Edward Menkin to Jane Addams, May 12, 1911


CHICAGO, May 12, 1911

Miss. Jane Addams,
Hull House,

My dear Miss Addams:-

Your esteemed and kind favor of the 11th instant to hand and have noted [contacts] very carefully. You have a magazine called the survey, and if you would be kind enough to write an article entitled the American Passport, and in that article express your opinion as to what you think about the Government of Russia, supposed to be on friendly relations with the U.S. refuses to honor and American Passport when held either by a Jew or a Catholic. An article by you on this subject will have great weight with the people of the U.S. As it is my aim to arouse Public sentiment, so that a voice powerful enough could be found to raise it from one continent to the other and proclaim to the world that this country will not permit discriminations to be made against its citizens in a country founded upon religious toleration. You know American Citizenship has hitherto been considered and regarded as a priceless treasure. Men have gladly given for it their lives and all their material possessions. It has meant to them, life, liberty, and the pursuit of happiness. It has been to them a badge of honor and distinction, and the richest guerdon of all their hopes and aspirations. It has peopled the wilderness, and lighted the torch of progress and civilization. It has challenged universal respect, and has gained for itself the good will of well-nigh all the peoples of the earth. And yet there rests a stain on the honor of our nation and on the integrity of American citizenship, for the passport issued by the State Department of the U.S., bearing the great seal of our country, and which vouches for the citizenship of him to whom it is issued, is dishonored, rejected, and arbitrarily disregarded by the Russian Government whenever the citizen by whom it is presented happens to be a Jew. I have written a great deal on the subject of the American Passport and I am advised by U.S. Senator Culberson, that he is going to press his resolution, and by Congressman W. [Sulzer] of New York that he will press his joint resolution, and if you will write an article on the subject in the SURVEY, your Magazine or give it to any Chicago Paper it will be copied by others. And if you will send me a copy of your article. I will see to it that the papers with which I am interested will publish every word you write as holly. I know you are very busy now as I heard you last Night when you and Judge Mack spoke, but this subject of American Passport is so dear to me and I pray daily that the U.S. abrogate that treaty. Just think of it the Hon. Oscar Straus. A member of the Pres. Cabinet was not allowed to go to Russia, even your friend Judge Mack could not go, if they found out he was a Jew, although Mack has been taken for the Irish. Thanking you for your kind letter and whenever the opportunity affords me to [reciprocate] I am at your service. With best wishes Child Welfare Exhibit. I remain, yours,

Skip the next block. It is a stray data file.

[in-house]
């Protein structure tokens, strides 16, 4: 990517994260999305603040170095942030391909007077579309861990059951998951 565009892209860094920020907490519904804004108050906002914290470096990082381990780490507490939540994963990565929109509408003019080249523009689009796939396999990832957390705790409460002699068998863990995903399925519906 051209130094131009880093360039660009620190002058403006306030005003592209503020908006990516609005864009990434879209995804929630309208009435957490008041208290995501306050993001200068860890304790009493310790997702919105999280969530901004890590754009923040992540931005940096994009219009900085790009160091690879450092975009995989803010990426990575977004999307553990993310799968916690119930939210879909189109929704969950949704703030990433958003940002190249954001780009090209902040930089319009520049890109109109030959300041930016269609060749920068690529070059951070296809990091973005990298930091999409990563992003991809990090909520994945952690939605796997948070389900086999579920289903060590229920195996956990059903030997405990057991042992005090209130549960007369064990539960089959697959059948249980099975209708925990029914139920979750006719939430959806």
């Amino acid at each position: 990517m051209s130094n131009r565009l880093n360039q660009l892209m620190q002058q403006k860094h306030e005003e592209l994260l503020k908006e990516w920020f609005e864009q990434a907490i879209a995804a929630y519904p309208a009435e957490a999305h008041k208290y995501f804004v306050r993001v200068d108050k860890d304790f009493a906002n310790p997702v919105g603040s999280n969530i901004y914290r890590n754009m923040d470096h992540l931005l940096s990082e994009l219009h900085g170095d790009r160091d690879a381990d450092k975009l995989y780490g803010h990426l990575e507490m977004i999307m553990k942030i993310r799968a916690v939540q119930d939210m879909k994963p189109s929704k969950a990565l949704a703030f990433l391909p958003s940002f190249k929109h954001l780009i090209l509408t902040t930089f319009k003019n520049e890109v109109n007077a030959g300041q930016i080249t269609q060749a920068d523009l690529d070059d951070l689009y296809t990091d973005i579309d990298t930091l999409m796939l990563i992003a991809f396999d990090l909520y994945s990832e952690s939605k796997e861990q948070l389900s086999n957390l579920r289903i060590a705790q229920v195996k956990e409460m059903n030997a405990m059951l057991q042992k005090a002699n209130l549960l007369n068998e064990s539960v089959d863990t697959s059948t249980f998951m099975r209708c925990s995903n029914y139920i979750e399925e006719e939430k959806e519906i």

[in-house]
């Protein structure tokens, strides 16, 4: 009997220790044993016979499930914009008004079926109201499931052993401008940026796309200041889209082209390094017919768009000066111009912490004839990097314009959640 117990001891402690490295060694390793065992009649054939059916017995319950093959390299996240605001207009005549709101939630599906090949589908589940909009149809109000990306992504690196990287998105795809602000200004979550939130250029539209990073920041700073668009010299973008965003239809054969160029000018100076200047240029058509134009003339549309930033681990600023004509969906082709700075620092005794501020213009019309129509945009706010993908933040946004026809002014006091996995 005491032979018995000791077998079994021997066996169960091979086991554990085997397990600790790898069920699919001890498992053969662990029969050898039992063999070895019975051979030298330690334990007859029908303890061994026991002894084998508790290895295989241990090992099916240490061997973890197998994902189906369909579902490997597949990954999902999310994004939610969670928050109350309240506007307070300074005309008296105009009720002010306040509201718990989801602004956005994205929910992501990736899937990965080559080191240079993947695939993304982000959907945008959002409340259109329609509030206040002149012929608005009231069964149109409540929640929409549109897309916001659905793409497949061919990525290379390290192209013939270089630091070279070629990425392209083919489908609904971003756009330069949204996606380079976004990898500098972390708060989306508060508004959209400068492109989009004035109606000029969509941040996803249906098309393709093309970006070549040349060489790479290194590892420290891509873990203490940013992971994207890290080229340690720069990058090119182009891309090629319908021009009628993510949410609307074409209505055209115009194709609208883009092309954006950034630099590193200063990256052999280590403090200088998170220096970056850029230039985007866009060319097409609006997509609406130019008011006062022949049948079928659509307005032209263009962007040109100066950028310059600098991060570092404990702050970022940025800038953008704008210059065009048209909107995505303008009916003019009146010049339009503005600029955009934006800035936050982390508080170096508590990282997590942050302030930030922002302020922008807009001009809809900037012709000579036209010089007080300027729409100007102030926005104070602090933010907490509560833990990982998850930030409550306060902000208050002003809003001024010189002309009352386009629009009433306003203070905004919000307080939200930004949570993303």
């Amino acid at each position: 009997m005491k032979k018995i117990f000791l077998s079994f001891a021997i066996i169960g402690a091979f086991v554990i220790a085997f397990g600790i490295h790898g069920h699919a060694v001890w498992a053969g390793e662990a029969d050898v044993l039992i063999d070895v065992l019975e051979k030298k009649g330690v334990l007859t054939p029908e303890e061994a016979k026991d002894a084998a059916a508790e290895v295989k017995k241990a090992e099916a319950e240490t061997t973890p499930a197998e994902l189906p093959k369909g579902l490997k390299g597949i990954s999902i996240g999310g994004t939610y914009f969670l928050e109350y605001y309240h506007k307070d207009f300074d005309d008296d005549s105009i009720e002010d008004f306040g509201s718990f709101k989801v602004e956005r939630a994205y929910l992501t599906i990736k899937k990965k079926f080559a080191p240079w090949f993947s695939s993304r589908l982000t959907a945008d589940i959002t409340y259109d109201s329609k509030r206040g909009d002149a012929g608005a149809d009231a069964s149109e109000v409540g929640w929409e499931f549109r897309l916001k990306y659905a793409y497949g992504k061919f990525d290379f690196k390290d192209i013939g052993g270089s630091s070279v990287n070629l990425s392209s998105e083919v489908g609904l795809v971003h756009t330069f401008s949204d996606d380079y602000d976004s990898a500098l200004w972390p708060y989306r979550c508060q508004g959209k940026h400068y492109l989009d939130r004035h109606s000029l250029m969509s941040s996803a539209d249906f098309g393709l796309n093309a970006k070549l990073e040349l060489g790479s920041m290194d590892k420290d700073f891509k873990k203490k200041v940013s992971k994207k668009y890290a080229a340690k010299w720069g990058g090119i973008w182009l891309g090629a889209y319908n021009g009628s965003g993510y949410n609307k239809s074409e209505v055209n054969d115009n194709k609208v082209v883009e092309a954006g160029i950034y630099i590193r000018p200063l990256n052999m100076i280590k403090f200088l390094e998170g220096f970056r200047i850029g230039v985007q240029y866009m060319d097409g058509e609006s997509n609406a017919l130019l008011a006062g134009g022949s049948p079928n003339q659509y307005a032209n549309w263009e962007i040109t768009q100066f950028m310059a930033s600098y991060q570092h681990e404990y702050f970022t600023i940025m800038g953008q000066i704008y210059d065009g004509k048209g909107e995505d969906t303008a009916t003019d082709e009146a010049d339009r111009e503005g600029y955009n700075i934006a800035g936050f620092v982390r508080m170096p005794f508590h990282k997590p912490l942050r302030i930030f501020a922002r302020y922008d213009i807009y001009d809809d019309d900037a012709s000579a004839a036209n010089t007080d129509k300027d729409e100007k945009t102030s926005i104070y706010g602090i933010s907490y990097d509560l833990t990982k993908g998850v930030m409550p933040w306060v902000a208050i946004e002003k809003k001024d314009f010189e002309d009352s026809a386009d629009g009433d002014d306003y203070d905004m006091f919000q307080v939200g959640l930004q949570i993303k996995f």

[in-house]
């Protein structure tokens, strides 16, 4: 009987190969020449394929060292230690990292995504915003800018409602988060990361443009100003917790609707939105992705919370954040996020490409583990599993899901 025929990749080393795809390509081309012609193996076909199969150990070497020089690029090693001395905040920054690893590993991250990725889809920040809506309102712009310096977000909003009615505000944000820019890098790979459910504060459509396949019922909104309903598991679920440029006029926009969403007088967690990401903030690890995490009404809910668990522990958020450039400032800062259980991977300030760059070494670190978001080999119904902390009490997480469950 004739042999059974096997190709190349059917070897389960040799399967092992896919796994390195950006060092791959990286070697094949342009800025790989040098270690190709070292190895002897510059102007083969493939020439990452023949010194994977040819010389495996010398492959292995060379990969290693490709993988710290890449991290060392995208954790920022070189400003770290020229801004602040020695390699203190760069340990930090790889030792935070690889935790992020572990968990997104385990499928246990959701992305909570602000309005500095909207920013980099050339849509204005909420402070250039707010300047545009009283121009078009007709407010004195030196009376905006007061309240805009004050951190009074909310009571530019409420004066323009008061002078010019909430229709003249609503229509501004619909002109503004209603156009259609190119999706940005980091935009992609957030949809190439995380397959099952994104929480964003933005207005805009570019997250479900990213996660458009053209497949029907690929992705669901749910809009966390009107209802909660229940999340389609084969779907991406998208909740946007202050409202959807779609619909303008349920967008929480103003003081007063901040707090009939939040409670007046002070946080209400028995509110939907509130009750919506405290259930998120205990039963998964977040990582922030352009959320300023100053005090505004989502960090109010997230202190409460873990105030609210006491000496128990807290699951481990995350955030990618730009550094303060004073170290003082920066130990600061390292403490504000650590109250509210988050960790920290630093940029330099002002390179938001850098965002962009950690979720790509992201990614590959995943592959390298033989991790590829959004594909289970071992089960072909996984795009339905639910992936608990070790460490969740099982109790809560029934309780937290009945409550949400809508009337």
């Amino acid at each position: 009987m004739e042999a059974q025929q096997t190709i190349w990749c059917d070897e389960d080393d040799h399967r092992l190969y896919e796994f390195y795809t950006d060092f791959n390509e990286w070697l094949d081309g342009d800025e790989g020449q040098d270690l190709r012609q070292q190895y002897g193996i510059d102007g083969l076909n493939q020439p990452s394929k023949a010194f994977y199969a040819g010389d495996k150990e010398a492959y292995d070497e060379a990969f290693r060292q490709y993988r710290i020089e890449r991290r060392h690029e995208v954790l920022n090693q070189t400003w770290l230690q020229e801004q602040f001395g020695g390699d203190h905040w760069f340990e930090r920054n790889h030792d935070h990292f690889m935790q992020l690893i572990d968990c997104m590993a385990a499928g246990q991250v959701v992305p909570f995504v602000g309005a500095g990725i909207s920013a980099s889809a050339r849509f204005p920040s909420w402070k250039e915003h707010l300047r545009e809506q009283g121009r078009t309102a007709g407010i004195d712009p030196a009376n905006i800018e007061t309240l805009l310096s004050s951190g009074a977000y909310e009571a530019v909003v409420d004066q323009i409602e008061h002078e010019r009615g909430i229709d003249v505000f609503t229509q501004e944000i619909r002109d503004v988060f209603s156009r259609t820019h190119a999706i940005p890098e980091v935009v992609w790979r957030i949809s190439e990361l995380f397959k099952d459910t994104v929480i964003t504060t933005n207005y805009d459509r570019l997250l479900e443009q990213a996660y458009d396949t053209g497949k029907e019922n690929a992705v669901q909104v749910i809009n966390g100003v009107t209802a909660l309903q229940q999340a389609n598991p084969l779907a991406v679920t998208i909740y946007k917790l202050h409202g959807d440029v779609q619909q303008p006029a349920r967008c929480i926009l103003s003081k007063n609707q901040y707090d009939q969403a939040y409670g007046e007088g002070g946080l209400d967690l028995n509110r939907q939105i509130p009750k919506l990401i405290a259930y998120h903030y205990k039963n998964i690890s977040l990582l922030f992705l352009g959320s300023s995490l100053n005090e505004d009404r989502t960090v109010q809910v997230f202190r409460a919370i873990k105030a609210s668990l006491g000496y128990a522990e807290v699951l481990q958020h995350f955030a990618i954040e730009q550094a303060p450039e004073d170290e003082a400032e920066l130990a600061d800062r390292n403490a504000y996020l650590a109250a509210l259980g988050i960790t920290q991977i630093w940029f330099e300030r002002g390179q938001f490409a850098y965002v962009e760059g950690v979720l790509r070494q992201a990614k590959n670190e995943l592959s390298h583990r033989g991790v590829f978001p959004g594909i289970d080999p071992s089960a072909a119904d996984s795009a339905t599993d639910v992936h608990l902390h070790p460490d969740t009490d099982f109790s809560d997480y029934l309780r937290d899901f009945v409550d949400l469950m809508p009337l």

Very faithfully,
Edward Menkin [signed]

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